Friday April 20, 2001
By Will Boggs, MD
NEW YORK (Reuters Health) - Babies that do not gain sufficient weight in the first year of life appear to be at higher risk of developing heart disease later on, according to the latest research on the influence of early nutrition on adult heart disease.
After age one, the reverse appears to be true. Those youngsters who were born below normal weight but gained weight rapidly after their first birthday faced an increased risk of heart disease later in life.
The finding suggests that better nutrition and feeding habits in infancy can potentially ward off heart disease.
``Feeding practice seems to matter,"" lead author Dr. Johan Eriksson told Reuters Health, ``and parents can do a great deal to decrease the risk for coronary heart disease among their offspring later in life.""
Based on these results, Eriksson had these words of advice for parents: ``It is important to promote weight gain in infancy among those born small for gestational age. This is standard medical practice. However, the problem arises when this rapid weight gain continues, and, therefore, I would say that it is extremely important to prevent rapid weight gain after infancy, especially among boys who were thin at birth.""
Doctors have long known that low birth weight brings an increased risk of heart disease later on, but little is known about the impact of early weight gain and later heart disease, according to Eriksson, from the National Public Health Institute in Helsinki, Finland and associates.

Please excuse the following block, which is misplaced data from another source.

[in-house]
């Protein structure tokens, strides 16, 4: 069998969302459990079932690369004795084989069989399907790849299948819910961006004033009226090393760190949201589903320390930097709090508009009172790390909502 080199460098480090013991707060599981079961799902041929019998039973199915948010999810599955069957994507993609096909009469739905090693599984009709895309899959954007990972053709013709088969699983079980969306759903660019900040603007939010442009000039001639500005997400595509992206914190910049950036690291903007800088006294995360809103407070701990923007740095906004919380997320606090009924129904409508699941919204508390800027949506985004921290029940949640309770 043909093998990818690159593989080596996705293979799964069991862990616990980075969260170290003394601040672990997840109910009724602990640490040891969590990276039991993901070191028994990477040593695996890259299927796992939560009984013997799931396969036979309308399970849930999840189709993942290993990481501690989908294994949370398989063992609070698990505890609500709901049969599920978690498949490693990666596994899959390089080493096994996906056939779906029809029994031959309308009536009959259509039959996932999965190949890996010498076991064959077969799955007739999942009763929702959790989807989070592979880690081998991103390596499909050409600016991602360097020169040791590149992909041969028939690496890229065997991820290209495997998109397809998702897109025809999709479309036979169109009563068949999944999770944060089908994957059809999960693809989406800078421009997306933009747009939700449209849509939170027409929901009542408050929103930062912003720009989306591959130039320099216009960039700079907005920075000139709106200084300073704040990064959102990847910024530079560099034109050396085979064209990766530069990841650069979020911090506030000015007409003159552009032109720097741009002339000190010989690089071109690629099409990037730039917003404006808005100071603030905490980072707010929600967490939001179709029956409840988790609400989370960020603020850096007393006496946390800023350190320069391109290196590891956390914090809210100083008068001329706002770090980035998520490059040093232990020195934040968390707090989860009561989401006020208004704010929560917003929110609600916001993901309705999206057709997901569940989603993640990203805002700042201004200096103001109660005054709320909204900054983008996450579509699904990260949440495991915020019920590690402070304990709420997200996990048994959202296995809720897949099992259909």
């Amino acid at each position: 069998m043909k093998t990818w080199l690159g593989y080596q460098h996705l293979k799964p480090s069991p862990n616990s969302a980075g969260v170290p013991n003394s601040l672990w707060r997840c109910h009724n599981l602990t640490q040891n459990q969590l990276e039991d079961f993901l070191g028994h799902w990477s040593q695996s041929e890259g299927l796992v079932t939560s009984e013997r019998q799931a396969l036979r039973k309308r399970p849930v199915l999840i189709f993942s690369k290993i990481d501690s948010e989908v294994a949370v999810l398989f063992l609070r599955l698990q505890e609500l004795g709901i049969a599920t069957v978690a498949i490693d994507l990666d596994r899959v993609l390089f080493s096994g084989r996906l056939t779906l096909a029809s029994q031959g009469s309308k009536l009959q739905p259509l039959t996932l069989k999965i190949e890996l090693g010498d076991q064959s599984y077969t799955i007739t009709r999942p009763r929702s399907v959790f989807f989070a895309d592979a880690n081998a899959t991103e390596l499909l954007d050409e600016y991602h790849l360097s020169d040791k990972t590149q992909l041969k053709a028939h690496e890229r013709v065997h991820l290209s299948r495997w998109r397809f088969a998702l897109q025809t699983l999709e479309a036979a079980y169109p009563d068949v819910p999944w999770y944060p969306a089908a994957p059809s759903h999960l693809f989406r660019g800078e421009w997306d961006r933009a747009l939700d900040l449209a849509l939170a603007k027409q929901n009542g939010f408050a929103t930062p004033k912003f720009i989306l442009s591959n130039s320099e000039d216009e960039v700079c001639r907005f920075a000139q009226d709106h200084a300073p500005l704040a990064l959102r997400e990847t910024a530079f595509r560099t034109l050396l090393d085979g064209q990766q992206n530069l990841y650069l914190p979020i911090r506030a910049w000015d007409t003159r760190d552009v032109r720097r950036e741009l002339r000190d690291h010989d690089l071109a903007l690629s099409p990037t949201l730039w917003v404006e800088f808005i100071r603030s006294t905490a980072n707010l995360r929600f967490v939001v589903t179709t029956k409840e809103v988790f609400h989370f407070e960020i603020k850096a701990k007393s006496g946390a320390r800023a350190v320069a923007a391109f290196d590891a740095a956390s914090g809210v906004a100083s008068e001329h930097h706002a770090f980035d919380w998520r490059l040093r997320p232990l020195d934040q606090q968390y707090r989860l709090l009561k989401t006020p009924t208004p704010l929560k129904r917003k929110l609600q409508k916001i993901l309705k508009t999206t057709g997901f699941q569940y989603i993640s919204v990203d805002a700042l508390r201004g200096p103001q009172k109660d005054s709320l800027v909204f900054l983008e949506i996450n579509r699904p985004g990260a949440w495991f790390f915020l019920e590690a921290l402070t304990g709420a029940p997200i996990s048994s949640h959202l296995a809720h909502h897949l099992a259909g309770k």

Eriksson and his team looked at a group of more than 4,000 men including 357 who were hospitalized or died because of heart disease. All had participated in clinics in their youth that recorded their height and weight from birth until age 12.
According to the report in the April 21st issue of the British Medical Journal, the risk of later heart disease was substantially higher--about three to four times higher--among adults who weighed less than 2500 grams (about 5 pounds) at birth. Children who were also underweight at age 1--regardless of their birth weight--faced an 82% higher risk of later heart disease than did children who weighed the most at age one.
Boys who were small at birth and gained weight at a faster-than-normal rate after age one also had a higher risk of developing heart disease as adults, the authors report.
SOURCE: British Medical Journal 2001;322:949-953.